First US troops arrive in Auckland

12 June 1942

Dean Cornwell, Have a “Coke” = Kia Ora, c. 1943-1945 (Archives New Zealand, AAAC 898 NCWA Q392)

Over the following two years, about 100,000 American servicemen would spend time in New Zealand, which became a rear base for the Allies’ counter-offensive against Japan. This American ‘invasion’ led to a considerable clash of cultures (see 3 April).

At any one time during the period from June 1942 to mid-1944, there were between 15,000 and 45,000 Americans stationed in New Zealand; most were in camps around Auckland and Wellington. As well as soldiers and marines, many US naval and merchant marine personnel spent time in this country.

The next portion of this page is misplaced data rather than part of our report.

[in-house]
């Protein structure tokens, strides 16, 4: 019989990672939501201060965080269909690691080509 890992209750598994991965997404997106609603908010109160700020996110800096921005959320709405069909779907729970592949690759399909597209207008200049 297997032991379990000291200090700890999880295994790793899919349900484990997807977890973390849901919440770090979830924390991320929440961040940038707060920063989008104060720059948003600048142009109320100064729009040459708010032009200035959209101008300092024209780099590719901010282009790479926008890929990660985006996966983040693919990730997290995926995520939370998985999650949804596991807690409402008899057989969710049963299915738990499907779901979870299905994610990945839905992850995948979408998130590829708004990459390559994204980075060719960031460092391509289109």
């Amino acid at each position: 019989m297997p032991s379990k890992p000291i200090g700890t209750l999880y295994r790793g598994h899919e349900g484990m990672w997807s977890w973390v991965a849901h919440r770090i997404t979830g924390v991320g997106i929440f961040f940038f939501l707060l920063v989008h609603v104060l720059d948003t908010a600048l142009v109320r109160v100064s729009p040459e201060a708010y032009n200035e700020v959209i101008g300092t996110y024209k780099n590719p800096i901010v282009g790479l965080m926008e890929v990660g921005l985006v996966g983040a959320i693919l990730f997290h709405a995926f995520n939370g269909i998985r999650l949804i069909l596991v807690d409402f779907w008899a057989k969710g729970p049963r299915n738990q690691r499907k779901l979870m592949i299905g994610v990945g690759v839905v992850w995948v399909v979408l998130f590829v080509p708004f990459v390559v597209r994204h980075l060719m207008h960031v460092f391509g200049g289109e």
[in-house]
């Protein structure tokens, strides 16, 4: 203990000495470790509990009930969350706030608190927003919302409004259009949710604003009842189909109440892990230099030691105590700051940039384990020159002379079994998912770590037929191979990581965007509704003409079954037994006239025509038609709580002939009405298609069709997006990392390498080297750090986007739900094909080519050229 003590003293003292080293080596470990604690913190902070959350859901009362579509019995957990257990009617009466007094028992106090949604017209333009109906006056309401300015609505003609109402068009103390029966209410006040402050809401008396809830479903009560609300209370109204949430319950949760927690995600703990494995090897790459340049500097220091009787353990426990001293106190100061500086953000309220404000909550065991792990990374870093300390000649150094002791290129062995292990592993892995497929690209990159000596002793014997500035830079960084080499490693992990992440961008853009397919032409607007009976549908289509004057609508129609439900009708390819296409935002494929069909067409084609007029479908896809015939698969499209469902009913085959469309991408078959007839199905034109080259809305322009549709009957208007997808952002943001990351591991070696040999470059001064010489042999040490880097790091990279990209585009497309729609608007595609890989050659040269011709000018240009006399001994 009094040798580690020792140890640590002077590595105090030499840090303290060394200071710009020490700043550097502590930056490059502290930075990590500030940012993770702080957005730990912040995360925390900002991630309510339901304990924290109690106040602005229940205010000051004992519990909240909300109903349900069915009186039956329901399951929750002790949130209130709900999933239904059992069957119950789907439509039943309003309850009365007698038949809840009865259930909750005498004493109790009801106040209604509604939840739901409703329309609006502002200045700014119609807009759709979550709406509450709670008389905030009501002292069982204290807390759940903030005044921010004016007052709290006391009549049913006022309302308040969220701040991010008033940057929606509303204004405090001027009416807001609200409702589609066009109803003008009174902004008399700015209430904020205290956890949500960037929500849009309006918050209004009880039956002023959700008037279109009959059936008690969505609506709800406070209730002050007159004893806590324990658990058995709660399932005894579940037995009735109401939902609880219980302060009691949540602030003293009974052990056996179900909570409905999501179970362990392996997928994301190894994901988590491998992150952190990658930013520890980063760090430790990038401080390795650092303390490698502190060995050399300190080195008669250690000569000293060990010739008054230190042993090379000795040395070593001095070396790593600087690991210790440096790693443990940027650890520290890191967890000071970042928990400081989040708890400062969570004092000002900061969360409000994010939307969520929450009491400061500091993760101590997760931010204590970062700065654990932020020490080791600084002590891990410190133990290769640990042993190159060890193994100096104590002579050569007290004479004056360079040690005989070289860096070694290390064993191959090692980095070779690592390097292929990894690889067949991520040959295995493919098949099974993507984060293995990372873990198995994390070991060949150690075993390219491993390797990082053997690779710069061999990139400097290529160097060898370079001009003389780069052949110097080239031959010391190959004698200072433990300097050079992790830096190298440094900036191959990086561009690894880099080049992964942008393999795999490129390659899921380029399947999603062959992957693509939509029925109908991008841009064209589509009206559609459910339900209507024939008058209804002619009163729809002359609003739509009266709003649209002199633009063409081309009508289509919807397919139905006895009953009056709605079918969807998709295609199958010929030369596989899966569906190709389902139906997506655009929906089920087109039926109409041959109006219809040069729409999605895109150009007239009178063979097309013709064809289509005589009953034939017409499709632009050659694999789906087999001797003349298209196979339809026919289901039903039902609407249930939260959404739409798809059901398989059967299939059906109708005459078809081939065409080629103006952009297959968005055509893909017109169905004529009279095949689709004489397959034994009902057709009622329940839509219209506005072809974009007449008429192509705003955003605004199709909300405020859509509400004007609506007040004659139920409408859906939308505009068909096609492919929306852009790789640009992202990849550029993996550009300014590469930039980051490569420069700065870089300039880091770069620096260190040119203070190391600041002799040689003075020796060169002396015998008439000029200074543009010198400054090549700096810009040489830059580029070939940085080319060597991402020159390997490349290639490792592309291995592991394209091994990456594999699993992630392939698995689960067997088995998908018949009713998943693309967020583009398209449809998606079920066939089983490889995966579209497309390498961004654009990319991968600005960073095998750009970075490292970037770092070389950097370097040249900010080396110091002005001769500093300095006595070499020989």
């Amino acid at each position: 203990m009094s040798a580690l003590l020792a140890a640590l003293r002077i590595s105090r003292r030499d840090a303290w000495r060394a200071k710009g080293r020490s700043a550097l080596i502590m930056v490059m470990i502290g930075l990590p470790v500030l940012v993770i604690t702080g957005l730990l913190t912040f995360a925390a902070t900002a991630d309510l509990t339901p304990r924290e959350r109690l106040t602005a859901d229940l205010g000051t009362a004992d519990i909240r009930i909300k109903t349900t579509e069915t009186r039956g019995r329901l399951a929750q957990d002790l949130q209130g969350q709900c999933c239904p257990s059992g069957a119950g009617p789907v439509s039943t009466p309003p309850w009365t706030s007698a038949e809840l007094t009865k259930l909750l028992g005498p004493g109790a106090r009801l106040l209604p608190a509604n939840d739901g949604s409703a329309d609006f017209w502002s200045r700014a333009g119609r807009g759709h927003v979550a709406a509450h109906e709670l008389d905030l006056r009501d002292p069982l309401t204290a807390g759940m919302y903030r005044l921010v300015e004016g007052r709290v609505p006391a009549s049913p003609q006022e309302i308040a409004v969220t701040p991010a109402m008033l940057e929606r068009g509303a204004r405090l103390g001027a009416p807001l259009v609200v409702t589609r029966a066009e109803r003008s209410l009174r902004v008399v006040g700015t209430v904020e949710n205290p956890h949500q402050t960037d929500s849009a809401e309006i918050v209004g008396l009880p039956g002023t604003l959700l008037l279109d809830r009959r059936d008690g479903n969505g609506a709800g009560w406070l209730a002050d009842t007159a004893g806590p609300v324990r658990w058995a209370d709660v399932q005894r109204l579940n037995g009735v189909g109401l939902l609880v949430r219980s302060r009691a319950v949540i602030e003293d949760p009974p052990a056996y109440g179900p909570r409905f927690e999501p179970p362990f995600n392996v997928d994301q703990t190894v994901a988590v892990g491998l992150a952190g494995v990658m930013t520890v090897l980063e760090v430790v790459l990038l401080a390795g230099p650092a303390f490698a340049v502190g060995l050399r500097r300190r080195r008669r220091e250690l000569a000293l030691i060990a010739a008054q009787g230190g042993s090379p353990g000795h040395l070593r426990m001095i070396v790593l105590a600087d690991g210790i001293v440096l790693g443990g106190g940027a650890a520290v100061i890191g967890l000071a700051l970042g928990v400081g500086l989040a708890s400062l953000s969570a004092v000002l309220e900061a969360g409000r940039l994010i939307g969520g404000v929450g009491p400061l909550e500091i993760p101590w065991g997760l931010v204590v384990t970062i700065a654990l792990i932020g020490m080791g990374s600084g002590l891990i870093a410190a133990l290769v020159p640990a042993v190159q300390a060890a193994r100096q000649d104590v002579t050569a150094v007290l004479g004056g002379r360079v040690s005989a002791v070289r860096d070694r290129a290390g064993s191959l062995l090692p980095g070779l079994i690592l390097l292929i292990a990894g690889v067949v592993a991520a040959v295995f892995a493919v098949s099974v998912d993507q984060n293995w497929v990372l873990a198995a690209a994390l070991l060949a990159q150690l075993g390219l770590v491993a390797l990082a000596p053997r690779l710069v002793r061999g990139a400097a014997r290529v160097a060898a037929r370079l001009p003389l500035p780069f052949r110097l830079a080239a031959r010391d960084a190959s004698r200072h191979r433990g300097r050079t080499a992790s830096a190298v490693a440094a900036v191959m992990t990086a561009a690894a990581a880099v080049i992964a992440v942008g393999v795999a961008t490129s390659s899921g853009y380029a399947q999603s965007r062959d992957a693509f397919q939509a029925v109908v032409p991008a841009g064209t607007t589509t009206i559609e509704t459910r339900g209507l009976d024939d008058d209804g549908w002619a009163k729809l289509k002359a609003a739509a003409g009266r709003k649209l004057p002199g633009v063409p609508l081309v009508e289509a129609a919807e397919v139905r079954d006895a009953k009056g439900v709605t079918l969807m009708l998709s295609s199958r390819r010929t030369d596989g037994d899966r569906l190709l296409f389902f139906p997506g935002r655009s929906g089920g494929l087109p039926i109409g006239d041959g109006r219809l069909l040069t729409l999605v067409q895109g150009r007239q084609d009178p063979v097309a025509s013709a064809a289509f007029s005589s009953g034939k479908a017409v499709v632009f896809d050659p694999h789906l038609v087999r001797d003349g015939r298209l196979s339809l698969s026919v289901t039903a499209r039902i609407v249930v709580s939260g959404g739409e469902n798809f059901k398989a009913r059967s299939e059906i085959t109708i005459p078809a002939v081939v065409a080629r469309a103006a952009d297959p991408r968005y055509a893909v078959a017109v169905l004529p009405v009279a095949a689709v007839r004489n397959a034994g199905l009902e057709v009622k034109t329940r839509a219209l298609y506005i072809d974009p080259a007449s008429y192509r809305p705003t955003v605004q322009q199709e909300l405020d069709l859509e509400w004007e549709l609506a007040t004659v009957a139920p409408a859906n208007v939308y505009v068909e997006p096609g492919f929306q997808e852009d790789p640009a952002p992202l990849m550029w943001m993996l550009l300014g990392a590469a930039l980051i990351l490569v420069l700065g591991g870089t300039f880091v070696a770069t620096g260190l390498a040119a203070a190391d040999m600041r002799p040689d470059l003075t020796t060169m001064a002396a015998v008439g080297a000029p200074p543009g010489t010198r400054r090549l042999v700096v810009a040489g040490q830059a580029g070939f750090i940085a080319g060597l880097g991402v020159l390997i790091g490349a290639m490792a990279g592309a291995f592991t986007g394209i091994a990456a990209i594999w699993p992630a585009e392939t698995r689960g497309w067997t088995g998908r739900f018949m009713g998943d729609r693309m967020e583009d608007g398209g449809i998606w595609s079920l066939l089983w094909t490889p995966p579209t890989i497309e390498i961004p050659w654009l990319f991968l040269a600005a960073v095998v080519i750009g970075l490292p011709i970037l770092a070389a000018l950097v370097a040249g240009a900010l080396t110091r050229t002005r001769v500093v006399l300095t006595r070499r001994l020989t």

For both visitor and host it was an intriguing experience with much of the quality of a Hollywood fantasy. The American soldier found himself ‘deep in the heart of the South Seas’ – a land of tree-ferns and semi-tropical ‘jungle’ – in the words of his army-issue pocket guide. Little wonder that marine Leon Uris would later write a novel about the experience (Battle cry) and that Hollywood itself would make a film (Until they sail) based on a James Michener story, with Paul Newman as the troubled heart-throb.